Our Painful Salvation

A friend of mine recently told me that he wrestles with painful doubts about his salvation. He has reasons from biblical texts for having doubts about his salvation. For example, he sees Paul’s teaching in Romans 6:15-16:

(15) What then? Are we to sin because we are not under law but under grace? By no means! (16) Do you not know that if you present yourselves to anyone as obedient slaves, you are slaves of the one whom you obey, either of sin, which leads to death, or of obedience, which leads to righteousness?

And he sees Romans 8, which, properly understood, says that the reason there is no condemnation for those who are in Christ is because the Holy Spirit has actually given us the power to live and think righteously, something the law was unable to do. My friend understands that our glorious salvation in Jesus consists not simply of justification through his death, but also sanctification, deliverance from the life-destroying tyranny of sin via the resurrection power of the Holy Spirit.

The Painful Disconnect

Then my friend looks at himself and sees a painful disconnect. While he loves going to church and teaching his kids about Jesus, he nevertheless struggles with temptation and all too often fails. He doesn’t see enough (for his own satisfaction) of the proof of the presence of the Holy Spirit in his life – the fruit of the Spirit – and instead he sees the works of the flesh – anger, lust, envy. He finds it difficult to get motivated to pray and study the Bible. In other words, he is profoundly aware that he is sinful to his very core. The thought that tortures him is: if I were truly saved, wouldn’t I see more evidence of the Spirit’s sanctifying presence in my life? If I am saved, why am I still so sinful? It is at this point that the voice of condemnation says, “Maybe you aren’t really saved. Maybe you’re just fooling yourself. Or maybe God’s had enough of your failure.”

My friend’s story is not unique. I have encountered it many times. I myself have had times when, discouraged by struggling with things that I really should have overcome long ago, I wondered whether God might not finally have had enough of me. Indeed, I would suspect that many if not most really sincere Christians have wrestled with questions along these lines. Why? Because every Christian this side of the Resurrection finds himself or herself in the same awkward spot: having one foot in this present evil age and one in the New Heavens and New Earth, having received the earnest of our inheritance in the Holy Spirit but still awaiting its fullness, having a King who is seated victoriously at the right hand of God but under whose feet not all enemies have yet been placed. Though we are new creations in Christ, nevertheless we still have this flesh to deal with.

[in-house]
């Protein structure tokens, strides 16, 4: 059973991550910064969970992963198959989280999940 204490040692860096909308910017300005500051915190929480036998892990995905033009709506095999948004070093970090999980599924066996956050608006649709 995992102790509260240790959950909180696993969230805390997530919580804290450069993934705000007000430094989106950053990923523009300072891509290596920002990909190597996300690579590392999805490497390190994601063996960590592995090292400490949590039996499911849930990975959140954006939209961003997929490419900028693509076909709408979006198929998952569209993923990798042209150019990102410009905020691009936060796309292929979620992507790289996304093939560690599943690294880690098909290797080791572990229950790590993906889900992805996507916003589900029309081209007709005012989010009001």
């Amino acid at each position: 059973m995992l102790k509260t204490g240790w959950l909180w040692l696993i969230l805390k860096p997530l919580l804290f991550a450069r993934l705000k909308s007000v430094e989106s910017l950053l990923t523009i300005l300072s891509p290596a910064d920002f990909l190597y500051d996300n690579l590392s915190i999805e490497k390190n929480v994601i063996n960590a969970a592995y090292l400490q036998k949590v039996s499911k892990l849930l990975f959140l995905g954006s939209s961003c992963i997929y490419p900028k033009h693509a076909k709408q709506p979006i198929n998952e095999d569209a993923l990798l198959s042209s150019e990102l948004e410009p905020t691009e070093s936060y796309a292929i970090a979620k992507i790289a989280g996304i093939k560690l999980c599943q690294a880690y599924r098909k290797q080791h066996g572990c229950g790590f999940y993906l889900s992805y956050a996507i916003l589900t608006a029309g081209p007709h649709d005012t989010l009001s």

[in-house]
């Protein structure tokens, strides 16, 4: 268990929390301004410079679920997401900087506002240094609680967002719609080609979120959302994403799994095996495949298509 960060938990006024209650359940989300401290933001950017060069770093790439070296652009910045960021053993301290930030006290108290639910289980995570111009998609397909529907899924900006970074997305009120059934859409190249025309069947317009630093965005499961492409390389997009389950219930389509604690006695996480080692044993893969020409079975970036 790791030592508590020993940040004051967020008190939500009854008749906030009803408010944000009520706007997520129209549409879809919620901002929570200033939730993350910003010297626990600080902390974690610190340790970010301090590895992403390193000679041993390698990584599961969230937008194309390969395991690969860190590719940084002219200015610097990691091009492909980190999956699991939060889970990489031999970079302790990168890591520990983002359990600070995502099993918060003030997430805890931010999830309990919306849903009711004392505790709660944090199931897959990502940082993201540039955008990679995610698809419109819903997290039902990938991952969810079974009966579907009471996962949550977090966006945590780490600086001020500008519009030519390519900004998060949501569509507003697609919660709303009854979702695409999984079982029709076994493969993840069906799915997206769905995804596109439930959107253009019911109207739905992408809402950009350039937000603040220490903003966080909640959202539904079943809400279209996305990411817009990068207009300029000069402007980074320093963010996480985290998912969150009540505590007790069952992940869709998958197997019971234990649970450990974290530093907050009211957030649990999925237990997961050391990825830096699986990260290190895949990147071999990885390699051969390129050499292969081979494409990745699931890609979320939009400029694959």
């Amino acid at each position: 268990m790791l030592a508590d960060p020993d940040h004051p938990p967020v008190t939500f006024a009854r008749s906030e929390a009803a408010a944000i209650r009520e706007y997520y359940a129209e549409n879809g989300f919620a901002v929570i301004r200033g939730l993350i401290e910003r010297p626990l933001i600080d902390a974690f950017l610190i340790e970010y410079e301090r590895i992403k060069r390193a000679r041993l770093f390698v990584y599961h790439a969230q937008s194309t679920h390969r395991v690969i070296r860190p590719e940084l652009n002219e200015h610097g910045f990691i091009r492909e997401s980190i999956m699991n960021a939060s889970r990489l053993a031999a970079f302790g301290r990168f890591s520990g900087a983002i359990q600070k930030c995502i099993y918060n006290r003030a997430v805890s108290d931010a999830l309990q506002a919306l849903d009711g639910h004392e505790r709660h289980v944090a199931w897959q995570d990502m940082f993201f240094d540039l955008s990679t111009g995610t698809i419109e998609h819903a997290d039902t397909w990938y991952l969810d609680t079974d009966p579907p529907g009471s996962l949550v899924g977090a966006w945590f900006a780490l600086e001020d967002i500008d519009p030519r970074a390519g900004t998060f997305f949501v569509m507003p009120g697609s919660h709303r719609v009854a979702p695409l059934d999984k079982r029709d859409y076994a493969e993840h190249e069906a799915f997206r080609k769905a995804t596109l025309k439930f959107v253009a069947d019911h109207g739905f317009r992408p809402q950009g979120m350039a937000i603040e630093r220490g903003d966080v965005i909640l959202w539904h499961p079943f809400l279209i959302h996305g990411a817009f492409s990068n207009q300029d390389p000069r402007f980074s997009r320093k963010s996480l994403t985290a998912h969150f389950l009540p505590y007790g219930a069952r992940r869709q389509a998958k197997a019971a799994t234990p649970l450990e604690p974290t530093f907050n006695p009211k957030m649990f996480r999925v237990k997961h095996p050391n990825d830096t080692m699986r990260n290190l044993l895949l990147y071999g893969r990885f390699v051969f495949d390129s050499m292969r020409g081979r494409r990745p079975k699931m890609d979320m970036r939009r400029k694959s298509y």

Salvation in Action

But the voice that interprets our awareness of our lingering sinfulness as a sign that we are not reconciled with God in Christ (either that we never were or that we are no longer) is not from God but is instead the voice of the enemy acting like a political spin doctor. Because here is the truth about that awareness: this is salvation in action, painful as it might be. While the justification side of our glorious salvation does indeed happen in an instant when we enter into covenant with God through Christ, the sanctification part of salvation is, more often than not, a process that will continue the rest of our lives, gradually transforming our thoughts and actions.